International involvement in the Arctic Floating University 2017 expedition will be the greatest in history
© RIA Novosti. Ramil Sitdikov

International involvement in the Arctic Floating University 2017 expedition will be the greatest in history

Each year, the Northern (Arctic) Federal University’s research and educational expedition, Arctic Floating University (AFU), sets out for the Arctic seas aboard the research vessel Professor Molchanov. asked the project head, Konstantin Zaikov, what the expedition’s route will be and what the participants will research this year.

When will the Arctic Floating University set sail in 2017? How long will the expedition be? What route will it take?

By tradition, the expedition will last 20 days, from July 8 to July 28. Our main goal is to reach Franz Josef Land. The expedition will leave Arkhangelsk in the direction of Cape Zhelaniya, the Greater Oranskiye Islands and the northern tip of Novaya Zemlya, after which the ship will head towards Franz Josef Land. We are planning to work about 10 days offshore and 10 days onshore and then go back to Arkhangelsk.

Do you have a research program?

Yes, we have an extensive research program. The important thing is that we go on with the hydrology work that began in 2012. Last year, we took time off from that because we worked in other areas. This year, we'll continue working on the hydrological sections of the northwestern trench between Novaya Zemlya and Franz Josef Land, because some very interesting fundamental data have been obtained there over three years of surveys. These add much to the water circulation and ice drift model in that area, which is of much importance for both navigation and biomass evaluation.

In addition, we'll continue our soil studies, including the collection of data on the chemical content of soils. We'll describe the characteristics to understand how they influence the formation of onshore biomass and the vegetation cover in the archipelago. There are many things that we don't yet know about Franz Josef Land.

We will also use paleomagnetic approaches to study the archipelago's past and its origins. Among other things, data will be collected on resources for potential mining purposes.

We will study bird migrations and bird populations. We'll estimate the size of the existing populations and possibly discover some new ones that have not been recorded in the region. In this way, reference points will be determined for subsequent surveys. This information will be added to the Birds of the Arctic international database.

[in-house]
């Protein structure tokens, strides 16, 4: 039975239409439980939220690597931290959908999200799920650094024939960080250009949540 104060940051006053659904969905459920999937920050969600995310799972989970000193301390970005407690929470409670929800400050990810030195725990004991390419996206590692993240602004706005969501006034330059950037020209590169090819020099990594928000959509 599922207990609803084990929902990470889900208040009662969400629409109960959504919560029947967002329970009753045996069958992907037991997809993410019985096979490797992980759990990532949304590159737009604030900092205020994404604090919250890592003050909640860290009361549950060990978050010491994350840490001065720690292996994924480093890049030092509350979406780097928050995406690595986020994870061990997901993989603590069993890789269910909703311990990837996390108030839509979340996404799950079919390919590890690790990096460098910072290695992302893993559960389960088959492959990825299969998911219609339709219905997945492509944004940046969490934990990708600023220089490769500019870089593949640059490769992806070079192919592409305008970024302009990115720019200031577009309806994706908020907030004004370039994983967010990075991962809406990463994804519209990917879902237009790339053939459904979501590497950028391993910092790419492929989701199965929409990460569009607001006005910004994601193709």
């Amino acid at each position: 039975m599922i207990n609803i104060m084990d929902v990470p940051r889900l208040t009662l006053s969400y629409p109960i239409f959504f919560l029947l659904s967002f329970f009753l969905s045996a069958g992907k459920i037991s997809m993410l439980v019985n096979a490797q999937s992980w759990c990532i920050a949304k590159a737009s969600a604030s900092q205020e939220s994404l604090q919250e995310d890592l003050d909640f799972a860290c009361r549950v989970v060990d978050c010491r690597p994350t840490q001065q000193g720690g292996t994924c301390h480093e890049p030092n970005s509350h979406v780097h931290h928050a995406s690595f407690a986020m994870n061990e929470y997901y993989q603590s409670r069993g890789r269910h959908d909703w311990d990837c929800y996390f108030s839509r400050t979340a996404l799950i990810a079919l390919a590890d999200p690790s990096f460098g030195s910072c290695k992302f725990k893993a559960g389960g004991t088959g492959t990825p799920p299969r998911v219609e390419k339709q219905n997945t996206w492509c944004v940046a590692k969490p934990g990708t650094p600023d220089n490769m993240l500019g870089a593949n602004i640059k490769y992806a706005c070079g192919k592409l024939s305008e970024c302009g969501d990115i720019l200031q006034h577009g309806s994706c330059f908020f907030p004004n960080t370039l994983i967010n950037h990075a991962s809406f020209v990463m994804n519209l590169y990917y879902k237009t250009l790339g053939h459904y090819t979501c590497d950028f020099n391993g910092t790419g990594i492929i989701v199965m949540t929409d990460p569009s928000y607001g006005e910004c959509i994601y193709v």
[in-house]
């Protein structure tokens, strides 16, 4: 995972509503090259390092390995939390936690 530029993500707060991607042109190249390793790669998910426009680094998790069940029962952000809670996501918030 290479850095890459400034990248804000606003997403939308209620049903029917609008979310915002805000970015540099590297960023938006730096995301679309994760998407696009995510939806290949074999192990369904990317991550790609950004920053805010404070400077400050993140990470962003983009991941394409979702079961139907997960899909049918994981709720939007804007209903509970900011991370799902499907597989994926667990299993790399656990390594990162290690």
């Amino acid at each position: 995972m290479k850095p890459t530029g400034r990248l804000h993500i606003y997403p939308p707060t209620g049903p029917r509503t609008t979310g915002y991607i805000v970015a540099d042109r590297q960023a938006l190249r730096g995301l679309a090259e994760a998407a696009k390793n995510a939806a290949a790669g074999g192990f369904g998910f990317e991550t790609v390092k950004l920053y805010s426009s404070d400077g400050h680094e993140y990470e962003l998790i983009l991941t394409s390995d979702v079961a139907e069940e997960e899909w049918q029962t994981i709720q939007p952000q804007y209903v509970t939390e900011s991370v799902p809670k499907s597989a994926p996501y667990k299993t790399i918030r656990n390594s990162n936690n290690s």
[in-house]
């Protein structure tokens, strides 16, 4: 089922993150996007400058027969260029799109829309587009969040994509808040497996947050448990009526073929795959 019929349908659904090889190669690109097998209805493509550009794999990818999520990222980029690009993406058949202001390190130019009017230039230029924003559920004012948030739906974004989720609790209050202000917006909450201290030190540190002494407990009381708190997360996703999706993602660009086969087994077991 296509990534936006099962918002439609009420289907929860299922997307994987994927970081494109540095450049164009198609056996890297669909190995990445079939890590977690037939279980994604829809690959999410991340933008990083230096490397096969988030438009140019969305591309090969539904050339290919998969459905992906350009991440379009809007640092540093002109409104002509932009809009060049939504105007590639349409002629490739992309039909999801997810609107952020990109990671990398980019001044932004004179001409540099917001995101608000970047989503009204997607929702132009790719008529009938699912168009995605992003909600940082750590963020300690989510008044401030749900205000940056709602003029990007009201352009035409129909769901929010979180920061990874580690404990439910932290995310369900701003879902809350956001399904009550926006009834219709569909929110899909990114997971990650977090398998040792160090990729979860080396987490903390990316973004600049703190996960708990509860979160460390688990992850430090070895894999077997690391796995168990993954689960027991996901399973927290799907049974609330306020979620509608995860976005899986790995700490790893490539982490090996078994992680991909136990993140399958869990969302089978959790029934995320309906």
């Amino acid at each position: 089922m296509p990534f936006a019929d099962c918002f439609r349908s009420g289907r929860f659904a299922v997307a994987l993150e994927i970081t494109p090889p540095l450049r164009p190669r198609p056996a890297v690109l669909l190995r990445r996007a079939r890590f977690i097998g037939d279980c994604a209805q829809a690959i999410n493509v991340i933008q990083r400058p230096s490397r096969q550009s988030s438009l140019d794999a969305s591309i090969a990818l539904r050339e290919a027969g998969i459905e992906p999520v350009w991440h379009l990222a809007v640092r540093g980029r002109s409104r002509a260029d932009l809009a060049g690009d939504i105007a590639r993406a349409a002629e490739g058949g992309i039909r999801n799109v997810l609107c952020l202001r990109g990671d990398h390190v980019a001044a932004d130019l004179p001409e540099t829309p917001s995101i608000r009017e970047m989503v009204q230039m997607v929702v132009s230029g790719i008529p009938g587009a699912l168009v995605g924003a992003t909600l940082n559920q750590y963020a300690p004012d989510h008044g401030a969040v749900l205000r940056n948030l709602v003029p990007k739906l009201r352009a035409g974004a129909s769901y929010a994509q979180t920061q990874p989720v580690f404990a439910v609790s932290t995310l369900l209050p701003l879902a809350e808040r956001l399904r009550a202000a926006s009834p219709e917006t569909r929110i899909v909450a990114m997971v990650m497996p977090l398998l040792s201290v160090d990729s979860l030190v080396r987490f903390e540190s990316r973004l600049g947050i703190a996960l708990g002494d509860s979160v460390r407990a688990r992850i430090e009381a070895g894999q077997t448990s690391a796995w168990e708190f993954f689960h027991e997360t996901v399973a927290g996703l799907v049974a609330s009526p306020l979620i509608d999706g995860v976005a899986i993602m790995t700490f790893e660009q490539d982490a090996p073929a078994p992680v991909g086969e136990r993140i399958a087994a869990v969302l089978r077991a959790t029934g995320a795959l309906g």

2017 is the Year of the Environment. Is the AFU planning environmental studies?

Our research inevitably involves ecosystem studies and assessments of how ecosystems are affected by climate change. We analyze hydrological systems and chemical compositions of soil and water, because they are interconnected. The Arctic Floating University trains personnel who will later be hired by environmental monitoring organizations. I mean we continue to work in this area regardless of whether 2017 is the Year of the Environment or not. Our program has a powerful environmental component. This is one of the reasons we have been put on the federal list as a project aimed at studying the environment and training the right people for work in the Arctic Zone in Russia.

Have you recruited expedition members?

Yes we have. This is done in two steps. First, we draft a research program and send it to Russian and foreign organizations, including through the Arctic Council. We announce enrolment in the research and educational program focused on a certain subject. This year's focus is Franz Josef Land. Our main idea is that the studies should complement each other.

The program was completed in late December and the core of the researchers and teachers took shape by that time. In February, we formed the expedition's student body, based on applications received by the AFU reserve. 

The project is rapidly internationalizing. One-half of the student body was actually recruited last year when we signed an agreement with Switzerland. They fielded 18 students from three universities that are part of the Geneva Global consortium. These students will do different types of Arctic research under the direction of Russian scientists.   

Will people from other countries participate?

Yes, of course. We'll have researchers from Germany (Alfred Wegener Institute), ornithologists from Austria, students from Sweden and France — 25 foreigners from five countries, including Switzerland. This is the biggest international expedition in terms of the number of participants in the history of the AFU project.